This species is a cousin to the mid-Atlantic’s mountain laurel (K. latifolia), but much, much shorter, growing no taller than four or five inches. Its range is similar to moss plant’s, except that it grows further south in Eruope and further west in North America. It’s listed as sensitive in Washington, threatened in Maine and New Hampshire, and endangered in New York. The Lady Bird Johnson Wildflower Center site claims that it’s common above tree line on Mt. Washington in New Hampshire.

20160620-_DSC0630

Adorable Ericas

It’s hard to choose favorites, but I’m perennially drawn to the beautiful flowers of the Ericaceae (the heath or heather family), be they on trees, shrubs, sub-shrubs, or herbs. I’m writing this after eating a bowl of blueberries, thinking about the other edible ericaceous fruits: cranberries, bilberries, crowberries, lingonberries, huckleberries. Gardeners in the mid-Atlantic states grow azaleas and rhododendrons, Japanese andromeda, leucothoe, zenobia. Real garden geeks (e.g. me) seek out specimen plants like enkianthus. Sourwood is one of the most beautiful trees, though very difficult to grow in a home landscape.

Actually many ericaceous plants are difficult to grow. They usually require humusy, acidic soil, and are often shallow-rooted, hence easily disturbed and damaged. And quite a few of them are mycorrhizal (meaning they can only grow in symbiosis with certain soil fungi).

Then there are the wildflowers. In the mid-Atlantic we’re blessed with a good variety: Indian pipe and pinesap, spotted wintergreen, sweetbells, shinleaf, deerberry, mountain laurel, and the stunning pinxter azalea.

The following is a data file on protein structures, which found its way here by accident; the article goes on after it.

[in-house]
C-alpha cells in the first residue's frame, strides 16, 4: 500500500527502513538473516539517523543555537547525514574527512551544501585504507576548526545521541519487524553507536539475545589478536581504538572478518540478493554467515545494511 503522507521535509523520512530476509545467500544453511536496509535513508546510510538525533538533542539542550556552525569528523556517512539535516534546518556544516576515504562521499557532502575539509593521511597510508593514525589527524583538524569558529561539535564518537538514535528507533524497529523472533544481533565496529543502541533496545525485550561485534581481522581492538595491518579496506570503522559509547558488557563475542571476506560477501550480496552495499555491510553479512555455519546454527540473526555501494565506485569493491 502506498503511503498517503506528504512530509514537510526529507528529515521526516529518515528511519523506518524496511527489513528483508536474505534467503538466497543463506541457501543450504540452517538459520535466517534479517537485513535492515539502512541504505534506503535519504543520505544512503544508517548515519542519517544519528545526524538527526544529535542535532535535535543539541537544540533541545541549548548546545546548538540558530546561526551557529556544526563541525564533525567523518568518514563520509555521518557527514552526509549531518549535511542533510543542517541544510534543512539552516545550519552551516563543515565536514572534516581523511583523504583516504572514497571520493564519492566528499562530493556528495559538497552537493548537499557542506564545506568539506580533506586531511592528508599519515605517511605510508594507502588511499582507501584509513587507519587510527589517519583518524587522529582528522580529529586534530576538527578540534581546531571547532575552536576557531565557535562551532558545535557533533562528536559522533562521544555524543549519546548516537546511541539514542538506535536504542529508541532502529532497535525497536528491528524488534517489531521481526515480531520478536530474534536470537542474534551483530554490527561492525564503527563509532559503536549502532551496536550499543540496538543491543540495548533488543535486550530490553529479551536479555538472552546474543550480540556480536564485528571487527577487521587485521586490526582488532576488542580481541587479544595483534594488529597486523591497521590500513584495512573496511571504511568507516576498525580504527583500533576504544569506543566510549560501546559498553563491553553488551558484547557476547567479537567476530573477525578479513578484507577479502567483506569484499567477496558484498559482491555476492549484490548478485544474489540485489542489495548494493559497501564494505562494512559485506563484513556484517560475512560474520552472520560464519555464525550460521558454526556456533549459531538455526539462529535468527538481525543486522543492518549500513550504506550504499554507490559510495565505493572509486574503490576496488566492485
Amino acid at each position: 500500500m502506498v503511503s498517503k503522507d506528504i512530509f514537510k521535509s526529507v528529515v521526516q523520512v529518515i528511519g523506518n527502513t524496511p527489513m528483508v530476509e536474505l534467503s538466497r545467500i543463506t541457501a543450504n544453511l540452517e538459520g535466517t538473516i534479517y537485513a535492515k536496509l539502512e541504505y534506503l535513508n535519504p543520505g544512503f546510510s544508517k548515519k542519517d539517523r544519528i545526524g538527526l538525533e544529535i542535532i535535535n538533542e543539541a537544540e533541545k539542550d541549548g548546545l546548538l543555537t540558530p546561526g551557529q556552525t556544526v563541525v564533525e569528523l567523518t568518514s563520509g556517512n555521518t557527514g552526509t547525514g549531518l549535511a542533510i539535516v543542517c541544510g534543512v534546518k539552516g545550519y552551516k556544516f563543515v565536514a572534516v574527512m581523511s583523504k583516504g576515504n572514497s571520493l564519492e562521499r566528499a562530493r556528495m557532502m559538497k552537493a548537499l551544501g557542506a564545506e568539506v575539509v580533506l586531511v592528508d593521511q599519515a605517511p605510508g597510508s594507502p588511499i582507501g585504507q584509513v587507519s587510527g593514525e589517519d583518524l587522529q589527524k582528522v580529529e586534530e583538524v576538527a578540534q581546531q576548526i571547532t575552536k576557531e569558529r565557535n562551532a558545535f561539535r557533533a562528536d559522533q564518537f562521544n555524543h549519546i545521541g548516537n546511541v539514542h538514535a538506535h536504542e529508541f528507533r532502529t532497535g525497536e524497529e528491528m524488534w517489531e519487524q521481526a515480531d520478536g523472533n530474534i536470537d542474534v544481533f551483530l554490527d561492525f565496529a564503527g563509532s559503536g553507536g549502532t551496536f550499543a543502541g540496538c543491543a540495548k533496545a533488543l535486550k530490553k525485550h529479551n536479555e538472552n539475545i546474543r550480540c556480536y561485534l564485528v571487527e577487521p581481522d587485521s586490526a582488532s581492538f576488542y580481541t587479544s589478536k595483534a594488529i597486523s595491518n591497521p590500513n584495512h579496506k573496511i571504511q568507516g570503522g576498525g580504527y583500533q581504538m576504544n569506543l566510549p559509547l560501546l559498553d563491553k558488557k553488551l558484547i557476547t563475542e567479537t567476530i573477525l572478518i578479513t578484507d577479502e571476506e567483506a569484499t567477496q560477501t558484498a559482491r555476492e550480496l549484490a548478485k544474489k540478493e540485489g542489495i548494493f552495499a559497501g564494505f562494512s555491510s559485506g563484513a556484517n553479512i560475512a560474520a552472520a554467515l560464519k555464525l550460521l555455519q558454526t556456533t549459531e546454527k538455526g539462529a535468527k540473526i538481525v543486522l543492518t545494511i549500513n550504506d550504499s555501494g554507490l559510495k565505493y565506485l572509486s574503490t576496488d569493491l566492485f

It’s a big family, represented in many habitats around the world. Of course Iceland has its share, too, ten species or so. I saw six, two of them not flowering but identifiable nonetheless (heather and crowberry).

20160618-_DSC0431

 

Vaccinium myrtillus
bilberry, whortleberry
Icelandic: aðalbláberjalyng

20160618-_DSC0418

 

 

 

Vaccinium uliginosum
bog bilberry
Icelandic: bláberjalyng

 

Bilberries are in the same genus as blueberries, but I can’t tell you if they taste similar. I saw both species near Akureyri, and bog bilberry also near Húsafell. Bog bilberry is very widely distributed around Iceland, bilberry less so. In Flowering Plants and Ferns of Iceland, Hörður Kristinsson states that the latter grows “where snow cover is ensured throughout winter”. Interestingly this does not include the interior highlands, presumably because the combination of windiness and lack of substantive vegetative ground cover means that fallen snow just doesn’t stay put.